The king and the god
Sat, 22 June 2019 22:00:00 EDT
Whilst perusing the CBB, as I occasionally do (I'm Mándinrùh over there, by the way), I stumbled across this story. This isn't the first time I'v heard it (over on YouTube, the user Xidnaf has a recording of it in Proto Indo-European), but I thought since it had come up, I'd take up the challenge and translate the story into Atili. I've included the story below in the original form for reference:
Once there was a king. He was childless. The king wanted a son. He asked his priest: "May a son be born to me!" The priest said to the king: "Pray to the god Werunos." The king approached the god Werunos to pray now to the god. "Hear me, father Werunos!" The god Werunos came down from heaven. "What do you want?" "I want a son." "Let this be so," said the bright god Werunos. The king's lady bore a son.
This form comes from Wikipedia, and is not cited, but it's the same version that's on the CBB, so that is my starting point, which is just as well, because the original Sanscrit is beyond me. Here's my translation in full:
Syája kóso míwa, jyózu nizitkokógzul kóvim. Jyo kimvívsos vína bígzus, "Vósdoso ë itä máziti kokóvikti, ómë iváhsoto?" "Iléwam o, kwánë Wéjunos isúkham etkelnesvísoto etvósmo, edulémzu malónvivni’ dä!" Kwánsol, jyo vobjasviúnkon la kultéï házo Wejunósal. Undén, sa bon nulaívi vobjasviúnvis Wéjunos dë. "Ómë etvóso?" kelnesvívsos Wéjunos dë. "Ivóso ë ítä máziti kokóvikti." "Ivahvahsóban!" Jyöy léne dulévivsi dyo mazitilízu.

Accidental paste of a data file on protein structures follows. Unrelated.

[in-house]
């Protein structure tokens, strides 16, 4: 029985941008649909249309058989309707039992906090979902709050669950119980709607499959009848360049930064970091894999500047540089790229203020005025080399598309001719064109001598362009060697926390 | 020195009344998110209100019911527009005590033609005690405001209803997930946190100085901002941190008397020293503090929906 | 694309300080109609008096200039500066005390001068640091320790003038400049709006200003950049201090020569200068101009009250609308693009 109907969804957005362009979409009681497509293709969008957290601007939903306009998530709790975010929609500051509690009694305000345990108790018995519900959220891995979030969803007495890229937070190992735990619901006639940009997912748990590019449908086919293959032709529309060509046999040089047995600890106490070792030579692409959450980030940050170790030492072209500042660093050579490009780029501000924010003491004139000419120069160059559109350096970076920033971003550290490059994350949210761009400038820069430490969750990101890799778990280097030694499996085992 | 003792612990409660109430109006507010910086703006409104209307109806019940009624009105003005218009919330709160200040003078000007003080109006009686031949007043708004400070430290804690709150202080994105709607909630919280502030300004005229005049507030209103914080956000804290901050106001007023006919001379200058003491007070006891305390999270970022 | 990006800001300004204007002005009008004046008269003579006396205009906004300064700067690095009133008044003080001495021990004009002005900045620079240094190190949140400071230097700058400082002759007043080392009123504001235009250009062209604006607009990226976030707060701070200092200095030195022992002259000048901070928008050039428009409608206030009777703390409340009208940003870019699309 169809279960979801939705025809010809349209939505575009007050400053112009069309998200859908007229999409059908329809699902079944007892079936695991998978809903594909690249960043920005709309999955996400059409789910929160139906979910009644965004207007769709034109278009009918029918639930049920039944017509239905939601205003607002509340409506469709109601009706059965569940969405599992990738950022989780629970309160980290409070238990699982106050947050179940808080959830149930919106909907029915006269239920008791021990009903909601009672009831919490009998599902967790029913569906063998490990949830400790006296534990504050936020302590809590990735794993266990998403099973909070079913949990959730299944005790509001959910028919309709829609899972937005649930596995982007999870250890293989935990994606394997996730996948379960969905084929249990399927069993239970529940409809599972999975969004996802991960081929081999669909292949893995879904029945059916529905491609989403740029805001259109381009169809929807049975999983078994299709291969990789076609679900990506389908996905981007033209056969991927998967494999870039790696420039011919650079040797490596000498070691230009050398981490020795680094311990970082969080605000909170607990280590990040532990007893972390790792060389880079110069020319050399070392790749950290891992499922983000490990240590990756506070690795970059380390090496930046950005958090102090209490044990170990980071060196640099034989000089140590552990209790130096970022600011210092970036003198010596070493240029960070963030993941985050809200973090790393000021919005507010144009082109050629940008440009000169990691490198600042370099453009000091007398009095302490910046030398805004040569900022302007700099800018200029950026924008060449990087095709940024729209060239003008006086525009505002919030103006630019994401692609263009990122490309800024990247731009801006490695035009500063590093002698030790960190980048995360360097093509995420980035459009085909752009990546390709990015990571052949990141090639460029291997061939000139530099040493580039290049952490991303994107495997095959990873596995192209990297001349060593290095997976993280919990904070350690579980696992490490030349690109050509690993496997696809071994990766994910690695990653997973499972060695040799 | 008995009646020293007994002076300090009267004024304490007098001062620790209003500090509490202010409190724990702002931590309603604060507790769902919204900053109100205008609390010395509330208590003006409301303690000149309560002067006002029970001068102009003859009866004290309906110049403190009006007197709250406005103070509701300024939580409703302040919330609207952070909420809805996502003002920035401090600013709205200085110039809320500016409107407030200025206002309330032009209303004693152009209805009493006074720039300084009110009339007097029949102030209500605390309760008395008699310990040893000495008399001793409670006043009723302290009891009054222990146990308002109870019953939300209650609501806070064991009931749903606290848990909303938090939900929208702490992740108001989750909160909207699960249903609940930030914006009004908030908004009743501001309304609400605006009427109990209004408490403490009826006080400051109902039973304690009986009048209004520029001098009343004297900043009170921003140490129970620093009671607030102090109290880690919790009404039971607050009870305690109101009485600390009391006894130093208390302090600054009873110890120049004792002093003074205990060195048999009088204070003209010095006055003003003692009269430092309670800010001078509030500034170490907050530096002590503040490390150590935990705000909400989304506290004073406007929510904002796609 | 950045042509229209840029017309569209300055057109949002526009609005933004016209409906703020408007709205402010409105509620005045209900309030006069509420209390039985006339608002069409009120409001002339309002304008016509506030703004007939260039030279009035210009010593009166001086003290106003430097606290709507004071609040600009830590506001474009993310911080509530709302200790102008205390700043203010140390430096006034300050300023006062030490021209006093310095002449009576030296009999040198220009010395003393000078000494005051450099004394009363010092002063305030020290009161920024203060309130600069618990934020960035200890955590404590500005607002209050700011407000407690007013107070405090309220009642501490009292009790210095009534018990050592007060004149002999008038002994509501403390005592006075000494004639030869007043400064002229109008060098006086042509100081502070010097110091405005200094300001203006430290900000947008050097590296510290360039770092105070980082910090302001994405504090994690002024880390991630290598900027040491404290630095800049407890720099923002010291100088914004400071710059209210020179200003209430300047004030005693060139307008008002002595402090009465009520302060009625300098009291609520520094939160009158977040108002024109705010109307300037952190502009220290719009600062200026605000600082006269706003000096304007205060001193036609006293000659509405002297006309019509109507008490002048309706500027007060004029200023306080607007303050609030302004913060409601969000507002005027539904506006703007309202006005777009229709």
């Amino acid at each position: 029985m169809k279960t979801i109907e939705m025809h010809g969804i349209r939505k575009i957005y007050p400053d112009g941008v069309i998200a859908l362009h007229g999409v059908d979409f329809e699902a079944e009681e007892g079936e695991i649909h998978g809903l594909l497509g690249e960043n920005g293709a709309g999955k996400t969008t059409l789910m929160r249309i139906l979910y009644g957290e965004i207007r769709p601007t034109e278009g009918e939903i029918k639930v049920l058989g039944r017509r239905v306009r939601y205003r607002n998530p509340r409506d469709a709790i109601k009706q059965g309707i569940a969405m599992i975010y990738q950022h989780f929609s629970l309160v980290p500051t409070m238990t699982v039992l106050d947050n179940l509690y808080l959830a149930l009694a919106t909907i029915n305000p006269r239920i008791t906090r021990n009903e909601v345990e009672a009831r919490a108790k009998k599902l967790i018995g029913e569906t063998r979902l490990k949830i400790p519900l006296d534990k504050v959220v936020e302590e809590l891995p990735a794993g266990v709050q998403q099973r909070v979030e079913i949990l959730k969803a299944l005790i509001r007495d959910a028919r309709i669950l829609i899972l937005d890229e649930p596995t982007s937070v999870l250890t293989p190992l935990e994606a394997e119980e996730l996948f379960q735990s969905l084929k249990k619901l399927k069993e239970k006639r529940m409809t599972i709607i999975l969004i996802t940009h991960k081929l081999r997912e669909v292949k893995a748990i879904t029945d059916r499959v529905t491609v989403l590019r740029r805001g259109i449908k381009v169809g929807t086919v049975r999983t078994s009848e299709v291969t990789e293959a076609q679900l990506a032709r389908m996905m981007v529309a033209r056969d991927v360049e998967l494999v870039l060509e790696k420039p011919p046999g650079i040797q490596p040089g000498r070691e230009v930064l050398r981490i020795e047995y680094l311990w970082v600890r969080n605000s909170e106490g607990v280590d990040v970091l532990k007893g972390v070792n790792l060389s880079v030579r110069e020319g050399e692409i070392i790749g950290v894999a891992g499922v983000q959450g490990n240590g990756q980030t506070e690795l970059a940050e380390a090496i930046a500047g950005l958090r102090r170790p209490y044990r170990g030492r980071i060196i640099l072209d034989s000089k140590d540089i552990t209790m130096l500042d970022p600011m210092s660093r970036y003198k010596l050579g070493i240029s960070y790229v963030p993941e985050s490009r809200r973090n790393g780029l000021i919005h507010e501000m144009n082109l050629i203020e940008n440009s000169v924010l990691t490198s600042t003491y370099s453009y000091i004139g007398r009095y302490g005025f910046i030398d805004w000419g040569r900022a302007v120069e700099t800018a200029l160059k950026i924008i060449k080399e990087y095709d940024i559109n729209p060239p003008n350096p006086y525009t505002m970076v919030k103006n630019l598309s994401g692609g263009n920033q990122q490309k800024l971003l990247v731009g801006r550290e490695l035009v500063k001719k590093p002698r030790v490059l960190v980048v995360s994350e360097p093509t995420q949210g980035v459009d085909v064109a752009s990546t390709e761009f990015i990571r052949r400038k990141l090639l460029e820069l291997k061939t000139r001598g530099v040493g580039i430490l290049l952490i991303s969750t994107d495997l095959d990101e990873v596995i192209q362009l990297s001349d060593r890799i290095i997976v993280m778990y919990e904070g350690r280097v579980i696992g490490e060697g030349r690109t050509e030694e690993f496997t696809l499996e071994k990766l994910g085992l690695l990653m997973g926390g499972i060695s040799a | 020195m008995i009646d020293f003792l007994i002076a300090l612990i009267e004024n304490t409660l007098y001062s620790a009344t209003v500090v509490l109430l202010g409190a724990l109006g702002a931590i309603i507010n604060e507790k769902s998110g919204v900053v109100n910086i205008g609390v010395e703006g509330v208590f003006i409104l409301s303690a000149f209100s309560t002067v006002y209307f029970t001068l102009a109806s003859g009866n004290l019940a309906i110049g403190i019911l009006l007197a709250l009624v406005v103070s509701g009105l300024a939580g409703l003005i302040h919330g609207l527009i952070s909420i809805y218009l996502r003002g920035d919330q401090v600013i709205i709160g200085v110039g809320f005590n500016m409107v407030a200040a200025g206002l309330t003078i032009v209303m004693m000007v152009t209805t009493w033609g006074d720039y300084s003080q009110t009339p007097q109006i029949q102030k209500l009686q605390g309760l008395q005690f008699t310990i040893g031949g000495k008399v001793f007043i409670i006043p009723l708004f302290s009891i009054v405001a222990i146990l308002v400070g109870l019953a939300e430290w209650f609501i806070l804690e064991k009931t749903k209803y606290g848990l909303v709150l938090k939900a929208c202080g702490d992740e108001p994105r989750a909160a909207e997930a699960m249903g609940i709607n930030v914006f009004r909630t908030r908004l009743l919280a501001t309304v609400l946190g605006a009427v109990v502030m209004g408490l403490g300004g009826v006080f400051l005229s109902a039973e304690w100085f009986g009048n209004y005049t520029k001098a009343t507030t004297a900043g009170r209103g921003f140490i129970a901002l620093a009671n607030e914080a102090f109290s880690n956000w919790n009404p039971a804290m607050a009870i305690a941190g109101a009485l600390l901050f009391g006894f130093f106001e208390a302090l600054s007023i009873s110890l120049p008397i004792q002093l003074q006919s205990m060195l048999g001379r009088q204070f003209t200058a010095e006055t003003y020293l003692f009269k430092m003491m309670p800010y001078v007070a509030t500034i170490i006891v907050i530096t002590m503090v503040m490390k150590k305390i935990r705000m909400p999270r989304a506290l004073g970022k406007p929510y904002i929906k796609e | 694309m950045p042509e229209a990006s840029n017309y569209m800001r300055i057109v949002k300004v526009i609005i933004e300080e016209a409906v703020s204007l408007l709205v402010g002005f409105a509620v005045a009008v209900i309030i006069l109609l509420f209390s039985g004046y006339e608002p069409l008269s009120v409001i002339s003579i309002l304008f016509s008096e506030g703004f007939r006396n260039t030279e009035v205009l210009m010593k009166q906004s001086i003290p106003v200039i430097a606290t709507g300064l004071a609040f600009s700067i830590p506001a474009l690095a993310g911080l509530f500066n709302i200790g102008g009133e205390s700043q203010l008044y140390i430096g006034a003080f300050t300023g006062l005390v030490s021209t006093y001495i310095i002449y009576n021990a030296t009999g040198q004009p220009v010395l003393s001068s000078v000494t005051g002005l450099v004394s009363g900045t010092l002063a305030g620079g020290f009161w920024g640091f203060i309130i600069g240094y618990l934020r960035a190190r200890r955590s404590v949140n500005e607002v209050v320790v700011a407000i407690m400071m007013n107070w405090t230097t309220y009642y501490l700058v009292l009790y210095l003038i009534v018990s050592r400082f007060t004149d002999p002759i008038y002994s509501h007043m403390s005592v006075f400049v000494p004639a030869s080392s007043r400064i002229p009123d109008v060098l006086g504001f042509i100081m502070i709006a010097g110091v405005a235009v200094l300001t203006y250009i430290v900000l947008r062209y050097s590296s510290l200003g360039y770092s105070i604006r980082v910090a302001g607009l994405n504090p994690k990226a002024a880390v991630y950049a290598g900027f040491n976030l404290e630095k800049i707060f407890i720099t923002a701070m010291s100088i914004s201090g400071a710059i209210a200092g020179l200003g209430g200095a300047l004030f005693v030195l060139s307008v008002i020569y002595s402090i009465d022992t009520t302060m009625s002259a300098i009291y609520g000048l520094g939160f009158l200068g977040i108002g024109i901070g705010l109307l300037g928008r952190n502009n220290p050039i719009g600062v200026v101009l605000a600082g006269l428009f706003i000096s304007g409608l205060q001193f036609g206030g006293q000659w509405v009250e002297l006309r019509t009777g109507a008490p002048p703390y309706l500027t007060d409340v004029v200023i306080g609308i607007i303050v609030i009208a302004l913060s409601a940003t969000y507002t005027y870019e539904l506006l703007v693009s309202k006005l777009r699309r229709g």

Now, just so we're starting on the right foot going forward, I don't believe in direct translations, so the sentences don't just line up one-to-one. For example, there is a long tradition of storytelling in Atili, and the traditional introduction to a story is "Syája kóso míwa, (noun)zu (adjective) kóvim," or "There was a time long ago when there was a (adjective) (noun)." So I've adapted the beginning to fit this form. Now, without further ado, on to the glosses: